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Oct 19, 2007

Morsels of the Real

This is my sixtieth blog, and I am not sure how many more things I have to say about all this life. I have something today though.

We had a good conversation with my Philosophy of Education class last week. We talked about Buber, and about I-Thou relations. Basically, Buber says that what’s important in our lives is not necessarily what takes the most time, nor is it something you can pinpoint as a behavior or a principle. The brief, infrequent, fleeting moments is what’s most important. Otherwise, the routine of everyday work and home worries and interactions sweeps away the very humanity we all possess. Buber suggests that the usual lives we live are not completely human, that the only way to become a full human being is to seek and appreciate these fleeting moments, when another person comes in direct relation with me, and as Buber writes, fills the heaven. It is when we relate to another person outside of restrictions and considerations of our relative positions, characteristics, stereotypes, and expectations. Those moments are the morsels of the real that actually make our lives worth living. Just thinking about scheduling, budgeting, big and little conflicts, programs, curriculum, etc, etc. – just thinking about this is actually quite depressing without some sort of a window to the real.

Our lives in big bureaucratic institutions and impersonal suburbs actually make this worse: we do not go to war, do not get lost in the desert, do not think about survival. The opportunities to reflect on our lives are not that plentiful. So, small problems tend to look bigger than they really are, petty fights look like big fights, and generally, the routine tends to eat us alive. How do we develop the capacity to always be on for the real? How do we manage to also pass this capacity on to our students?

What I am talking about may or may not be spiritual life. It’s basically, the ability to encounter other people without BS, directly. Lots of deeply religious and deeply atheistic people develop such abilities, although many others never do. Some people are a lot better at it than others. The problem is, we never specifically learn or teach how to seek the I-Thou, and how to recognize it once found.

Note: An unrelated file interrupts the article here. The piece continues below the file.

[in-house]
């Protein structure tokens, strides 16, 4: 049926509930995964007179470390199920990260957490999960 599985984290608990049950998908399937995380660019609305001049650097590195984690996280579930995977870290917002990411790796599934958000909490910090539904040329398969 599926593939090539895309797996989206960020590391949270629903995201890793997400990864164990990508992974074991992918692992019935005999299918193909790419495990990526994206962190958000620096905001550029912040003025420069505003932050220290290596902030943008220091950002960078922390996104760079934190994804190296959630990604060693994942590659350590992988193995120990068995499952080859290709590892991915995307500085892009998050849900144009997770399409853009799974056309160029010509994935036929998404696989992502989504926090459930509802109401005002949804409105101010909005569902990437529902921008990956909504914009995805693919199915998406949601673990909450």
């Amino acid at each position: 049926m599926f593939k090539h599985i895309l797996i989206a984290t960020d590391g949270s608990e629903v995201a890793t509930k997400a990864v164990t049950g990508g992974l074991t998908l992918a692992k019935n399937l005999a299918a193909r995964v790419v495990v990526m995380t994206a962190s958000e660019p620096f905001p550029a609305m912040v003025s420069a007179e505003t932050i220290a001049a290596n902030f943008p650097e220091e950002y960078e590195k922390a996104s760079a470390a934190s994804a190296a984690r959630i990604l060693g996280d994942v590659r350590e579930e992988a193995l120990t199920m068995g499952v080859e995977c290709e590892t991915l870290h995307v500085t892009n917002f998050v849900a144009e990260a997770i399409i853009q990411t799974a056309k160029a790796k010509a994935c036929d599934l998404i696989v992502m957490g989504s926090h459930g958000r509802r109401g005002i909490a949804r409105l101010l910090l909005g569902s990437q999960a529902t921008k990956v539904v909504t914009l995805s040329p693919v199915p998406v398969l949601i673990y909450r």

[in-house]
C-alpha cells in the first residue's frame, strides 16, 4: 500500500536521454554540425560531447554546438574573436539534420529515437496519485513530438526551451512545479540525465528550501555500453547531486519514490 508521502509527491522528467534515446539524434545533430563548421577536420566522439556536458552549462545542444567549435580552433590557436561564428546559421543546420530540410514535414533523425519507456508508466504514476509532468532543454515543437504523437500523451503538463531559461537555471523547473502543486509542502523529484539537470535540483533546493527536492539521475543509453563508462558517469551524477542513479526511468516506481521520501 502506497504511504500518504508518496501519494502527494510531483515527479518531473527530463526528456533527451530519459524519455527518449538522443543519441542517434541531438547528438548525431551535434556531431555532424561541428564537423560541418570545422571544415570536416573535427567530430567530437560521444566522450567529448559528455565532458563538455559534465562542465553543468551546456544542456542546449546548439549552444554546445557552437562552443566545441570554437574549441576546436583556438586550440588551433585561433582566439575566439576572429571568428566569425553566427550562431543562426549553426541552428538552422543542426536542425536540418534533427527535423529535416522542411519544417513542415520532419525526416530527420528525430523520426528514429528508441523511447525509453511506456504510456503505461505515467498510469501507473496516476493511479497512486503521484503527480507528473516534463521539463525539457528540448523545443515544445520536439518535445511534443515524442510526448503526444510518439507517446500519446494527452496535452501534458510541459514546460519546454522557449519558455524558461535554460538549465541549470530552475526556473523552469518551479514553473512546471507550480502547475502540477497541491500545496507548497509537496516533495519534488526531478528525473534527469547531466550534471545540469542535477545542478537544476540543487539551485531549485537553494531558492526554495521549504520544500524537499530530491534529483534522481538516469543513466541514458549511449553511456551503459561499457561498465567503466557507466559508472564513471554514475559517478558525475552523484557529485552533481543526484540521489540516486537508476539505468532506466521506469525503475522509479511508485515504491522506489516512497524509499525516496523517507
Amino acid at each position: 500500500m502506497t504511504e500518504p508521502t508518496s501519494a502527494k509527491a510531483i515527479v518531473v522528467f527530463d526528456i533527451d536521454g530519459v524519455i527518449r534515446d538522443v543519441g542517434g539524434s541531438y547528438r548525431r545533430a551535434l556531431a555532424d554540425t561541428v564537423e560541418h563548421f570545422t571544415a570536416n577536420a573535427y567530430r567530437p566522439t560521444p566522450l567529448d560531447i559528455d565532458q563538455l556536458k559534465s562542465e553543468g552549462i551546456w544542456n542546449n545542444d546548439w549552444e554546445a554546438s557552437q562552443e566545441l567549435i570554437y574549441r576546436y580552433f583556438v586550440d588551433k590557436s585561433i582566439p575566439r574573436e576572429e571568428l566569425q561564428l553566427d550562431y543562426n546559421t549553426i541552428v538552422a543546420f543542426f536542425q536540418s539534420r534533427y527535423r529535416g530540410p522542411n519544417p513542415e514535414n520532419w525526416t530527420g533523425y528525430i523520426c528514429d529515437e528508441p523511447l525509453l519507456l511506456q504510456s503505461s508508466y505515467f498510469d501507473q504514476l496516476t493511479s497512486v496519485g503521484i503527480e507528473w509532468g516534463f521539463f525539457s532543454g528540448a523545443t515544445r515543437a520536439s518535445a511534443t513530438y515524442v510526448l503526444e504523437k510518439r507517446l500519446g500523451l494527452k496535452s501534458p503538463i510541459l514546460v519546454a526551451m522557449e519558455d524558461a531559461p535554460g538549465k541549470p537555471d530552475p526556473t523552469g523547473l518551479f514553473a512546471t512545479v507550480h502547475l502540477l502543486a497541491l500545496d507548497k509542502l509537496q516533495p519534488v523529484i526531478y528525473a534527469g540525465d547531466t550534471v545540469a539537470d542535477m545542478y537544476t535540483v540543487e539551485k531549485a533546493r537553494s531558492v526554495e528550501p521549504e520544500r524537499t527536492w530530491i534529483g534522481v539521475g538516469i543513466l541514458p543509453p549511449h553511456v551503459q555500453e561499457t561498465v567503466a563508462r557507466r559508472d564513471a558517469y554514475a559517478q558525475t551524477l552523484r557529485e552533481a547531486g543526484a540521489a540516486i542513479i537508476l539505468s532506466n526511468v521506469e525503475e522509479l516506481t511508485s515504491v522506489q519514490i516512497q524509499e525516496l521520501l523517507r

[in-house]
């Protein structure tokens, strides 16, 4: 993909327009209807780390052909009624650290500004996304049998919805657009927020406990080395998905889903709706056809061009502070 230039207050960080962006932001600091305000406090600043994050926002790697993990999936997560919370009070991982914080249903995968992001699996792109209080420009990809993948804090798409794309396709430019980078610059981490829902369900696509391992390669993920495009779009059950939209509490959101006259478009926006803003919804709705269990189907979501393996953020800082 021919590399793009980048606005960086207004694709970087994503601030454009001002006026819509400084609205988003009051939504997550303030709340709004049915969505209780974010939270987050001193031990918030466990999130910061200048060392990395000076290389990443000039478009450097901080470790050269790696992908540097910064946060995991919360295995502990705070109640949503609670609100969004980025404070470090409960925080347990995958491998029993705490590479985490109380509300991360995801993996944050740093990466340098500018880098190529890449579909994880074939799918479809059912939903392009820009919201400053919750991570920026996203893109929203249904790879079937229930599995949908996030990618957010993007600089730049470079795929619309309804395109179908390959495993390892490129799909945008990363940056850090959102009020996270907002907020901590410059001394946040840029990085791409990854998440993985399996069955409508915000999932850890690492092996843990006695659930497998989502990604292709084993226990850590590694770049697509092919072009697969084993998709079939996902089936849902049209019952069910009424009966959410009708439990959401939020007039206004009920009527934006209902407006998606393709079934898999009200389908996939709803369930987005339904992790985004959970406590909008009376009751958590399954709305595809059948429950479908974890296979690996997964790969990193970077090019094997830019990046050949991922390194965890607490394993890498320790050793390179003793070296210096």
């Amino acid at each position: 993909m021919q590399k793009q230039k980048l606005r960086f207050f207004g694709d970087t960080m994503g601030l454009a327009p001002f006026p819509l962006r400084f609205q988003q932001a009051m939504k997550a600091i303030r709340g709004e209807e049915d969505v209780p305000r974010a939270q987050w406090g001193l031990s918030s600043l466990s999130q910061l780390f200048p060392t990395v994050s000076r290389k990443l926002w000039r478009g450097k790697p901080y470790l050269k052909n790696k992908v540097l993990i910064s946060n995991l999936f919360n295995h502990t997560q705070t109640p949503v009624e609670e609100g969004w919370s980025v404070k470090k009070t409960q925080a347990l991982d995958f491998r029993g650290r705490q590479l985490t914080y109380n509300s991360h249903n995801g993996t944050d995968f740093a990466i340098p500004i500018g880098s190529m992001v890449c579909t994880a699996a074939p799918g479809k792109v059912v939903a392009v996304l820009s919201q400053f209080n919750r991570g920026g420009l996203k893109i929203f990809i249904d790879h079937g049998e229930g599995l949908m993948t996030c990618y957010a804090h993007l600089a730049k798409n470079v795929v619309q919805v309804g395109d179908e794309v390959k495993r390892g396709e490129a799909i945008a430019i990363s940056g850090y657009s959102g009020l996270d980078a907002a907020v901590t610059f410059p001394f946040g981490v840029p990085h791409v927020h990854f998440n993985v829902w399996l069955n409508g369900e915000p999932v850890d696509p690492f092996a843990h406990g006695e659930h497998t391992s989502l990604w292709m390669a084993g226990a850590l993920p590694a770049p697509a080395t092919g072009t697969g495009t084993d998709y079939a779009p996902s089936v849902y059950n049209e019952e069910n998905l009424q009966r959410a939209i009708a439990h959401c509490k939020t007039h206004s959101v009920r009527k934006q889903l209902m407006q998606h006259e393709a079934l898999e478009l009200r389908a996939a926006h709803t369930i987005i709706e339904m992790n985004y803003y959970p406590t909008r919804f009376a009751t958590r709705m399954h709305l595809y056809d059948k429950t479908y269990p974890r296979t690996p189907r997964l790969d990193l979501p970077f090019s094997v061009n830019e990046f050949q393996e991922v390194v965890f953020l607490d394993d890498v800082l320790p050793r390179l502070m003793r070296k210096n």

What worries me is that this will sound crazy to many people. Then you ask them to tell a story about their lives, and how they sometimes feel a very deep connection to another person in a specific moment of a specific conversation, when the outside world somewhat disappears. And they suddenly remember, and agree that yes, it felt real, somehow profound. So, here is my suggestion: let’s amend the Performance-Based Standards for Colorado Teachers as following:

Standard Nine: I-Thou relations

The teacher has demonstrated the ability to:

1 Seek dialogical relations with his or her students
2 Maintain openness to the Other
3 Develop the need and ability to experience live in its fullest
4 Create classroom situations conducive to spontaneity, complexity and carnival

Or something like that...

I look at the list of my 59 blogs and wonder: how many of them about the real, and how many are about the superficial? Hmm, perhaps not that many.

  1. How to alienate people and damage relationships
  2. The Nomadic conference
  3. Authority and power
  4. Going with the flow: On the horizontal transparency
  5. On-line is on the line
  6. Playing the “you”
  7. Switching gears
  8. The Organizational Drift
  9. Can you ever go home?
  10. Dances with Data
  11. Churchill and tenure
  12. Freud for teachers, amended
  13. Weddings, rituals, and memories
  14. Curriculum and communication
  15. Shift Left
  16. The 90/10 rule
  17. The cost of fairness
  18. What is the most important
  19. Zeno, Buddha and Program Development
  20. What makes me angry
  21. Gospriyomka and NCATE
  22. Time density
  23. The clouds glide by
  24. The ethics of rumoring
  25. Time Management and Sorry
  26. The Lake Wobegon Effect
  27. The “B” Word, or How do you know what you say you ...
  28. Notes from AACTE, or American Absurdities
  29. On Scholarly Productivity
  30. Memories and time Symbolic violence
  31. Merit, Shmerit, or “Evaluate not and thou shall no...
  32. Why are we poor?
  33. Midwives, matchmakers, Napoleon, and Kutuzov
  34. On failings of humans
  35. On the Money
  36. What makes a problem hard to solve
  37. UNC’s Organizational Culture and Change
  38. Community and innovation: On the Academic Plannign...
  39. Neo-prog’s Educational Agenda
  40. Neo-progs wanted: Toward a new educational progres...
  41. The Academe and other Soviet states
  42. Teaching as research
  43. Justice is good bureaucracy
  44. Fall, foliage, and intrinsic motivation
  45. Notes from the Dark Side
  46. Accreditation and ambivalence
  47. Levine Report
  48. Cultural cycles
  49. On human errors
  50. The anatomy of human conflict
  51. How to stop turf wars
  52. Your director's list of task, abridged
  53. On the nature of human knowledge
  54. On authority
  55. Big ideas
  56. Complexity and catch-22
  57. On vision, geeks, and technology

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